At 11 p.m. on April 22, 1778, Commander John Paul Jones leads a small detachment of two boats from his ship, the USS Ranger, to raid the shallow port at Whitehaven, England, where, by his own account, 400 British merchant ships are anchored. Jones was hoping to reach the port at midnight, when ebb tide would leave the shops at their most vulnerable.

 

Jones and his 30 volunteers had greater difficulty than anticipated rowing to the port, which was protected by two forts. They did not arrive until dawn. Jones’ boat successfully took the southern fort, disabling its cannon, but the other boat returned without attempting an attack on the northern fort, after the sailors claimed to have been frightened away by a noise. To compensate, Jones set fire to the southern fort, which subsequently engulfed the entire town.

 

Commander Jones, one of the most daring and successful naval commanders of the American Revolution, was born in Scotland on July 6, 1747. He was apprenticed to a merchant at the age of 13 and soon went to sea from Whitehaven, the very port he returned to attack on this day in 1778. In Virginia at the onset of the revolution, Jones sided with the Patriots and received a commission as a first lieutenant in the Continental Navy on December 7, 1775.

 

After the raid on Whitehaven, Jones continued to his home territory of Kirkcudbright Bay, where he intended to abduct the earl of Selkirk, then exchange him for American sailors held captive by Britain. Although he did not find the earl at home, Jones’ crew was able to steal all his silver, including his wife’s teapot, still containing her breakfast tea. From Scotland, Jones sailed across the Irish Sea to Carrickfergus, where the Ranger captured the HMS Drake after delivering fatal wounds to the British ship’s captain and lieutenant.

 

In September 1779, Jones fought one of the fiercest battles in naval history when he led the USS Bonhomme Richard frigate, named for Benjamin Franklin, in an engagement with the 50-gun British warship HMS Serapis. The USS Bonhomme Richard was struck; it began taking on water and caught fire. When the British captain of the Serapis ordered Jones to surrender, Jones famously replied, I have not yet begun to fight! A few hours later, the captain and crew of the Serapis admitted defeat and Jones took command of the British ship.

 

Jones went on to establish himself as one of the great naval commanders in history; he is remembered, along with John Barry, as a Father of the American Navy. He is buried in a crypt in the U.S. Naval Academy Chapel at Annapolis, Maryland, where a Marine honor guard stands at attention in his honor whenever the crypt is open to the public.

 

http://www.history.com

 

Jack Manning

Historian General

National Society Sons of the American Revolution

www.sar.org  

 

"Excessive taxation … will carry reason and reflection to every man’s door, and particularly in the hour of election." —Thomas Jefferson (1798)

British Attack Danbury Connecticut

British Attack Danbury Connecticut

 

On April 21, 1777, British troops under the command of General William Tryon attack the town of Danbury, Connecticut, and begin destroying everything in sight. Facing little, if any, opposition from Patriot forces, the British went on a rampage, setting fire to homes, farmhouse, storehouses and more than 1,500 tents.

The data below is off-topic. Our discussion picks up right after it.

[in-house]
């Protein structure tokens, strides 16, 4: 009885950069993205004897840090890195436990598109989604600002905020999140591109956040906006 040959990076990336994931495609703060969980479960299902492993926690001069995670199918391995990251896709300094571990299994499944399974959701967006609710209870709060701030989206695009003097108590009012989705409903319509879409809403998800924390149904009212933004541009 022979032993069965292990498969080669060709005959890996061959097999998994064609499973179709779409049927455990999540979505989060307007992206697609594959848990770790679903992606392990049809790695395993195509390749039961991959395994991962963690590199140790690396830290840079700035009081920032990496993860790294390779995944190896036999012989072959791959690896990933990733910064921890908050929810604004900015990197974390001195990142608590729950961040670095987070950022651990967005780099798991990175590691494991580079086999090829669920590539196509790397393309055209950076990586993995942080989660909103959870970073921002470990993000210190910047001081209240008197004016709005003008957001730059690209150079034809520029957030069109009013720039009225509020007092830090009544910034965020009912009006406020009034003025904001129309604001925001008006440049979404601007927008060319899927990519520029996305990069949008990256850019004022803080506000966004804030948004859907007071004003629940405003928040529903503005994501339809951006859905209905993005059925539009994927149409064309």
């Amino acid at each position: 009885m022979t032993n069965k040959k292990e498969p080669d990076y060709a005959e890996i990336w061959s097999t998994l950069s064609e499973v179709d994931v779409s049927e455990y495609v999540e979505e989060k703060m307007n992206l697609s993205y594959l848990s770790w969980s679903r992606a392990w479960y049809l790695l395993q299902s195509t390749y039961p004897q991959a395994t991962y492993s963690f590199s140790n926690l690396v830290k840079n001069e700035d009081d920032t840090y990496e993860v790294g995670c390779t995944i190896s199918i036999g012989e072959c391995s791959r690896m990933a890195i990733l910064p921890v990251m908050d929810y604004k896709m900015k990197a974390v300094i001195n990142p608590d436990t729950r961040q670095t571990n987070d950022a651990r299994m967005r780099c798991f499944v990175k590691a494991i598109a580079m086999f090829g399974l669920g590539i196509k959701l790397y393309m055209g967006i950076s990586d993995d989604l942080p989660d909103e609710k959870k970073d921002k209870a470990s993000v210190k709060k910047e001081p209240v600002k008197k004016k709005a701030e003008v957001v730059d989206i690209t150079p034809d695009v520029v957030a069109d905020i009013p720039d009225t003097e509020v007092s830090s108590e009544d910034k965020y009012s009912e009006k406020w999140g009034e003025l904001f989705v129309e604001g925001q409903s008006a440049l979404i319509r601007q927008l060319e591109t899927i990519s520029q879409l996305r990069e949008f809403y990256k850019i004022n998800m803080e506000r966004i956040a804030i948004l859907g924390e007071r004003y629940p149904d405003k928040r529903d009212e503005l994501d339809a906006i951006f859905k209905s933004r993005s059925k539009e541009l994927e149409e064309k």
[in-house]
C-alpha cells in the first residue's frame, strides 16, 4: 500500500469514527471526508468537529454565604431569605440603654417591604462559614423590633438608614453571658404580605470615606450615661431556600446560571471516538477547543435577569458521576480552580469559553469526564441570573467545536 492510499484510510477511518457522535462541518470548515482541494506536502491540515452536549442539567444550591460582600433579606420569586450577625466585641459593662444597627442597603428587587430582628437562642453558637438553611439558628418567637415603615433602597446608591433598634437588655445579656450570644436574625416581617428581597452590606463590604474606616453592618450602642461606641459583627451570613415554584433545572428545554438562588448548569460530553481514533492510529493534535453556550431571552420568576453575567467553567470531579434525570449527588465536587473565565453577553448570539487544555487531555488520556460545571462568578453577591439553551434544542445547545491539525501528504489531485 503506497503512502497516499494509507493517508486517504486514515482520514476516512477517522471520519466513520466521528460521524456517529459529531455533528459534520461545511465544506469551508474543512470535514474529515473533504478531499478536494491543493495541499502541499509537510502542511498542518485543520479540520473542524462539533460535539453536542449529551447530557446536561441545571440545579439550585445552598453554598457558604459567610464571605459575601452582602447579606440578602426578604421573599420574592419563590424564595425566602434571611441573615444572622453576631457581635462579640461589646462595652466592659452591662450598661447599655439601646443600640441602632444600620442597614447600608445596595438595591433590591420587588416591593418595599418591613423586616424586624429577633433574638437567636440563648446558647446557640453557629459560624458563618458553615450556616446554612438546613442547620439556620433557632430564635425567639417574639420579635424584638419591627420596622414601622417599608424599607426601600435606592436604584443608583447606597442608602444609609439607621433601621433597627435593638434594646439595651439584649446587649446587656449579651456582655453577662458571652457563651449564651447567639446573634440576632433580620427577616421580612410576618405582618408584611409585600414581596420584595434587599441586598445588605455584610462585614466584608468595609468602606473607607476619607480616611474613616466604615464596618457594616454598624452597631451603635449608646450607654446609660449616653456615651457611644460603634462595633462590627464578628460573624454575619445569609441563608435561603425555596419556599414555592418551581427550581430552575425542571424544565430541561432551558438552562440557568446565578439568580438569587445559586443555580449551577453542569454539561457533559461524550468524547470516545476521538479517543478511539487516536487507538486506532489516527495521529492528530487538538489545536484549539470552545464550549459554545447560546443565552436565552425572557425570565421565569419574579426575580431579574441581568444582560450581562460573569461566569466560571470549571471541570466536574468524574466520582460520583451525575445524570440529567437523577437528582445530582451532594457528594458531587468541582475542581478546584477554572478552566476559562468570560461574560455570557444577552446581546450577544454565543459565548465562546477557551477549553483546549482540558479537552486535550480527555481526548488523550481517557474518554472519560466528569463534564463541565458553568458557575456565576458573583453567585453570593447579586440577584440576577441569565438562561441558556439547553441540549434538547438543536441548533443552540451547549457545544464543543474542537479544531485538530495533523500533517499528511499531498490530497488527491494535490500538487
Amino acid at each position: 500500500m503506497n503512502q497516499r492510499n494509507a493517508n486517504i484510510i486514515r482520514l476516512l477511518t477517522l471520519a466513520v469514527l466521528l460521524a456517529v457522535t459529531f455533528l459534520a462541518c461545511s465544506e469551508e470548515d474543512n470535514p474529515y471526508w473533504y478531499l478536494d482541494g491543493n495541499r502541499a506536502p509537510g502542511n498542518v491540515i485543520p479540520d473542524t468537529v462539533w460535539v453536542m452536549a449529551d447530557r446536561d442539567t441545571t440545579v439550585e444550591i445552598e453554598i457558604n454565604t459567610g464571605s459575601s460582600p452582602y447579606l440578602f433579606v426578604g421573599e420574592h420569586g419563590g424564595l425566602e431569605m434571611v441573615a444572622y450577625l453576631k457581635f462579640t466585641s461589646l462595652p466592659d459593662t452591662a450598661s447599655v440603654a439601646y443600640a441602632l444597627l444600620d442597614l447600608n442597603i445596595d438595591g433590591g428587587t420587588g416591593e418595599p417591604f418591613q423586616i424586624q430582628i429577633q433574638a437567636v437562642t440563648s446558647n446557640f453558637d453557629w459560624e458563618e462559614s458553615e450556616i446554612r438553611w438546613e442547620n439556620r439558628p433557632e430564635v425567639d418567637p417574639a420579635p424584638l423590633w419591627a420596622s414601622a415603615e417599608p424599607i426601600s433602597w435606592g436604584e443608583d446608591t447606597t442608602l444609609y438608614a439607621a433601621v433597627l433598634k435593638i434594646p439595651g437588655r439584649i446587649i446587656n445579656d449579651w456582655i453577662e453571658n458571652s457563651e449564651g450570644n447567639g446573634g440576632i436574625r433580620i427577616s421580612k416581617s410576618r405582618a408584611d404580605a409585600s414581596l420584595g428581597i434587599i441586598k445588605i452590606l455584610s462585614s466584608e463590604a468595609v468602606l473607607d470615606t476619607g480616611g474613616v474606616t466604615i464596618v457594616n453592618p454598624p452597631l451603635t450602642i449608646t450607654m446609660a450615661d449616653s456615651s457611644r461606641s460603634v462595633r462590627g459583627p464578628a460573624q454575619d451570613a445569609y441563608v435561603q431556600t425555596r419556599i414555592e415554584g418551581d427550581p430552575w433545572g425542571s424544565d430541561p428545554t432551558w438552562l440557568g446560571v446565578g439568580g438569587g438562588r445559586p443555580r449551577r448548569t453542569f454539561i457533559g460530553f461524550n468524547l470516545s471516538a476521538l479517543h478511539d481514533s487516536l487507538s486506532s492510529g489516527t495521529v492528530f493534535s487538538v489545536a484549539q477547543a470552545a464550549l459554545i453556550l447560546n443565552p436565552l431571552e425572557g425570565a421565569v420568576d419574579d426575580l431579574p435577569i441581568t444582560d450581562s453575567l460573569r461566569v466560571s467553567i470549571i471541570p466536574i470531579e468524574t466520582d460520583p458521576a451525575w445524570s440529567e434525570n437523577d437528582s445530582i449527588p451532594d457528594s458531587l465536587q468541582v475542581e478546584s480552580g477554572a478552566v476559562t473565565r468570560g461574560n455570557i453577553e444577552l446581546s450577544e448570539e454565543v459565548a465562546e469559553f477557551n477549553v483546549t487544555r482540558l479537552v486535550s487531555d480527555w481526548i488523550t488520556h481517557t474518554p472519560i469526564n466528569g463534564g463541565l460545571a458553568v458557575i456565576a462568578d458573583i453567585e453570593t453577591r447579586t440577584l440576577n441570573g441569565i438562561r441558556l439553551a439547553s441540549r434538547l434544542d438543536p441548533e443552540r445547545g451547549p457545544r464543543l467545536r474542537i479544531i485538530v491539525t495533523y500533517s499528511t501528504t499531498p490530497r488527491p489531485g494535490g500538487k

The British destruction continued for nearly a week before word of it reached Continental Army leaders, including General Benedict Arnold, who was stationed in nearby New Haven. Along with General David Wooster and General Gold Silliman, Arnold led a contingent of more than 500 American troops in a surprise attack on the British forces as they began withdrawing from Danbury.

 

Although they prevented the complete destruction of Danbury, the outnumbered American troops were unable to stop the British retreat. The British continued marching through Ridgefield and Compo Hill, Connecticut, en route to their ships anchored at Long Island Sound.

 

General Wooster was hit by a musket ball during the action; he died from his injuries May 2. General Arnold survived and notoriously became a traitor to his nation, plotting to turn over West Point and with it the Hudson River to the British in 1780. General Gold Silliman also survived, but two years later was kidnapped from his home and imprisoned by a gang of local Loyalists.

 

Silliman’s wife, Mary Silliman, kept a detailed diary of her experiences during the American Revolution. Accounts of her life in The Way of Duty by Richard and Joy Day Buel and the subsequent documentary, Mary Silliman’s War, reveal the internecine nature of the revolution in Connecticut–General Gold Silliman’s own Loyalist neighbors, not British Redcoats or foreign mercenaries, kidnapped him. Mary Silliman’s diary also demonstrates the ways in which the war affected all colonists, including non-combatants, pregnant mothers and farm wives like Mary. On her own, Mary Silliman managed to run her family farm, flee attack from the British army and negotiate her husband’s release from his Loyalist captors. She also nursed her own midwife and neighbor, after the woman was raped by Redcoats for refusing to relinquish her house to their control.

 

http://www.history.com

 

Jack Manning

Historian General

National Society Sons of the American Revolution

www.sar.org  

 

"[A] good moral character is the first essential in a man, and that the habits contracted at your age are generally indelible, and your conduct here may stamp your character through life. It is therefore highly important that you should endeavor not only to be learned but virtuous." —George Washington (1790)